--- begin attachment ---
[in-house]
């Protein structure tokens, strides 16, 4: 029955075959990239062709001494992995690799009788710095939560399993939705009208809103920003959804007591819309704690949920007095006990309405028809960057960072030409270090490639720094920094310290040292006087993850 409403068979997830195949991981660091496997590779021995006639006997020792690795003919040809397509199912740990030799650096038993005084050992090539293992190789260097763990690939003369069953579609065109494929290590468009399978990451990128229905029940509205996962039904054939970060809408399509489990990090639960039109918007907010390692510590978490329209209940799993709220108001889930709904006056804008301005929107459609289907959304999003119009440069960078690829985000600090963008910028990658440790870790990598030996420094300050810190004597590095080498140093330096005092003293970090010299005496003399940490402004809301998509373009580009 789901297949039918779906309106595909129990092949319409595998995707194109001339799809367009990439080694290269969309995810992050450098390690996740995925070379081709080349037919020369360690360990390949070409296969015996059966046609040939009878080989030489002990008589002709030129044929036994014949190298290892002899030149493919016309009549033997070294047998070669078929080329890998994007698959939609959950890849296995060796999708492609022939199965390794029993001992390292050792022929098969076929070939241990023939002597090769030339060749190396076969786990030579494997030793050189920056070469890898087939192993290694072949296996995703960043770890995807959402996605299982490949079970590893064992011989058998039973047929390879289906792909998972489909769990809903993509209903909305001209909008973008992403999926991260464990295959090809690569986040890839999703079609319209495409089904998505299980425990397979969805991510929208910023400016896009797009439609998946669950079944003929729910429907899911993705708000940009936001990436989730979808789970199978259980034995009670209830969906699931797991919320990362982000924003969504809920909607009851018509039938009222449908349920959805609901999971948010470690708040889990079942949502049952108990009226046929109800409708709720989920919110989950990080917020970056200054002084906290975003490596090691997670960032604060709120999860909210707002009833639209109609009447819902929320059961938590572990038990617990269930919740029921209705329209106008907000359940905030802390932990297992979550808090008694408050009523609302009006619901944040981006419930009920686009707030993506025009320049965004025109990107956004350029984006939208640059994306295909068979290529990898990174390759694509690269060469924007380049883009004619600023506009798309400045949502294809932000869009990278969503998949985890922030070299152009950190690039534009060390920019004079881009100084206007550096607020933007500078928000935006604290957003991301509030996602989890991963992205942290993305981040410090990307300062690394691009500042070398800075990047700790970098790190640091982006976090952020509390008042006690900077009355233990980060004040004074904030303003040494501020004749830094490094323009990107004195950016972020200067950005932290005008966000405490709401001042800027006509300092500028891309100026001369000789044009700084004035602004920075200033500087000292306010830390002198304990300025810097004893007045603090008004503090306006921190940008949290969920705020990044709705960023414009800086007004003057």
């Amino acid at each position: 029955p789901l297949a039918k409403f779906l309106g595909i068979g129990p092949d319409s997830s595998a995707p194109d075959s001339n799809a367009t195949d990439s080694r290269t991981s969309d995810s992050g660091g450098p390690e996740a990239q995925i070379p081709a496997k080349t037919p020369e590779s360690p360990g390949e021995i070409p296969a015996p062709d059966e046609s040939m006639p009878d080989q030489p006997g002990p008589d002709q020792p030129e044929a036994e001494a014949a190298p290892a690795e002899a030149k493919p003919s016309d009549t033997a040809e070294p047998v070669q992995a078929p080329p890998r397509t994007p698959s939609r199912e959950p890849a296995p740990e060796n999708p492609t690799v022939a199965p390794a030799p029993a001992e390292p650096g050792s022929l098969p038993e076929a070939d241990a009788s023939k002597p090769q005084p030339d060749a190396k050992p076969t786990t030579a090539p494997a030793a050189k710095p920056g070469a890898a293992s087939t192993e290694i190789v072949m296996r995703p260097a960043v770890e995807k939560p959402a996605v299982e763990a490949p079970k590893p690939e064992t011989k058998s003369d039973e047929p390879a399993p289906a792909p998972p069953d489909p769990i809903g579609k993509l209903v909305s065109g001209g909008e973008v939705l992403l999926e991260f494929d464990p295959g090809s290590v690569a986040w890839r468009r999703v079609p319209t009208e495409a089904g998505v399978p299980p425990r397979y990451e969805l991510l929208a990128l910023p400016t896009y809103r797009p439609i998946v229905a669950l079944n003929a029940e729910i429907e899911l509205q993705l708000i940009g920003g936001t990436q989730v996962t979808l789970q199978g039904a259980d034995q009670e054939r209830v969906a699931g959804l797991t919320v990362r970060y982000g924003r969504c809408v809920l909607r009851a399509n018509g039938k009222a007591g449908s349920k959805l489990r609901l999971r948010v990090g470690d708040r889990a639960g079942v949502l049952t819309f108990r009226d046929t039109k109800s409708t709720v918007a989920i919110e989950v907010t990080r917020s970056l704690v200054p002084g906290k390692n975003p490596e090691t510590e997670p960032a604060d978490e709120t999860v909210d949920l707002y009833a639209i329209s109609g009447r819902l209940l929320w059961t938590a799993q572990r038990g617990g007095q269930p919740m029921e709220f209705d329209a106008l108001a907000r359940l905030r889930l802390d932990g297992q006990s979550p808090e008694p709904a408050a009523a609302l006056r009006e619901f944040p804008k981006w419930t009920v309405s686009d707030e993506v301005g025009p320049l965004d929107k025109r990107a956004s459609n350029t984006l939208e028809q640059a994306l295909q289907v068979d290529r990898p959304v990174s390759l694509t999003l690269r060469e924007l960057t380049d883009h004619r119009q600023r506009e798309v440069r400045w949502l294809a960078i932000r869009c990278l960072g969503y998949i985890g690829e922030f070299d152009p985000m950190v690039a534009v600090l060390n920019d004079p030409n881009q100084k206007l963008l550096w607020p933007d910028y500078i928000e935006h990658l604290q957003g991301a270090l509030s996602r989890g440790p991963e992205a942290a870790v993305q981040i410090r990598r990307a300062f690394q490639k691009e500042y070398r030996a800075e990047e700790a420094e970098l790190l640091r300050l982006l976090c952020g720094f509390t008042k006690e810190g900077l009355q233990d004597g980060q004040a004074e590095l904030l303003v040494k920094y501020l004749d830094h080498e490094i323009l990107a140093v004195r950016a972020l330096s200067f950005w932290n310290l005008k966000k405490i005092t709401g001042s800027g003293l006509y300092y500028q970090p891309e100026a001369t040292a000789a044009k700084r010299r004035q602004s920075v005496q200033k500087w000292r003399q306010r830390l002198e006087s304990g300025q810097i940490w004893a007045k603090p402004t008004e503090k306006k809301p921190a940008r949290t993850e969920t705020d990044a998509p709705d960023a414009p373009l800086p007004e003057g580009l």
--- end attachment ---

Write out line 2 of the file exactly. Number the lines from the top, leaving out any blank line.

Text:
């Protein structure tokens, strides 16, 4: 029955075959990239062709001494992995690799009788710095939560399993939705009208809103920003959804007591819309704690949920007095006990309405028809960057960072030409270090490639720094920094310290040292006087993850 409403068979997830195949991981660091496997590779021995006639006997020792690795003919040809397509199912740990030799650096038993005084050992090539293992190789260097763990690939003369069953579609065109494929290590468009399978990451990128229905029940509205996962039904054939970060809408399509489990990090639960039109918007907010390692510590978490329209209940799993709220108001889930709904006056804008301005929107459609289907959304999003119009440069960078690829985000600090963008910028990658440790870790990598030996420094300050810190004597590095080498140093330096005092003293970090010299005496003399940490402004809301998509373009580009 789901297949039918779906309106595909129990092949319409595998995707194109001339799809367009990439080694290269969309995810992050450098390690996740995925070379081709080349037919020369360690360990390949070409296969015996059966046609040939009878080989030489002990008589002709030129044929036994014949190298290892002899030149493919016309009549033997070294047998070669078929080329890998994007698959939609959950890849296995060796999708492609022939199965390794029993001992390292050792022929098969076929070939241990023939002597090769030339060749190396076969786990030579494997030793050189920056070469890898087939192993290694072949296996995703960043770890995807959402996605299982490949079970590893064992011989058998039973047929390879289906792909998972489909769990809903993509209903909305001209909008973008992403999926991260464990295959090809690569986040890839999703079609319209495409089904998505299980425990397979969805991510929208910023400016896009797009439609998946669950079944003929729910429907899911993705708000940009936001990436989730979808789970199978259980034995009670209830969906699931797991919320990362982000924003969504809920909607009851018509039938009222449908349920959805609901999971948010470690708040889990079942949502049952108990009226046929109800409708709720989920919110989950990080917020970056200054002084906290975003490596090691997670960032604060709120999860909210707002009833639209109609009447819902929320059961938590572990038990617990269930919740029921209705329209106008907000359940905030802390932990297992979550808090008694408050009523609302009006619901944040981006419930009920686009707030993506025009320049965004025109990107956004350029984006939208640059994306295909068979290529990898990174390759694509690269060469924007380049883009004619600023506009798309400045949502294809932000869009990278969503998949985890922030070299152009950190690039534009060390920019004079881009100084206007550096607020933007500078928000935006604290957003991301509030996602989890991963992205942290993305981040410090990307300062690394691009500042070398800075990047700790970098790190640091982006976090952020509390008042006690900077009355233990980060004040004074904030303003040494501020004749830094490094323009990107004195950016972020200067950005932290005008966000405490709401001042800027006509300092500028891309100026001369000789044009700084004035602004920075200033500087000292306010830390002198304990300025810097004893007045603090008004503090306006921190940008949290969920705020990044709705960023414009800086007004003057």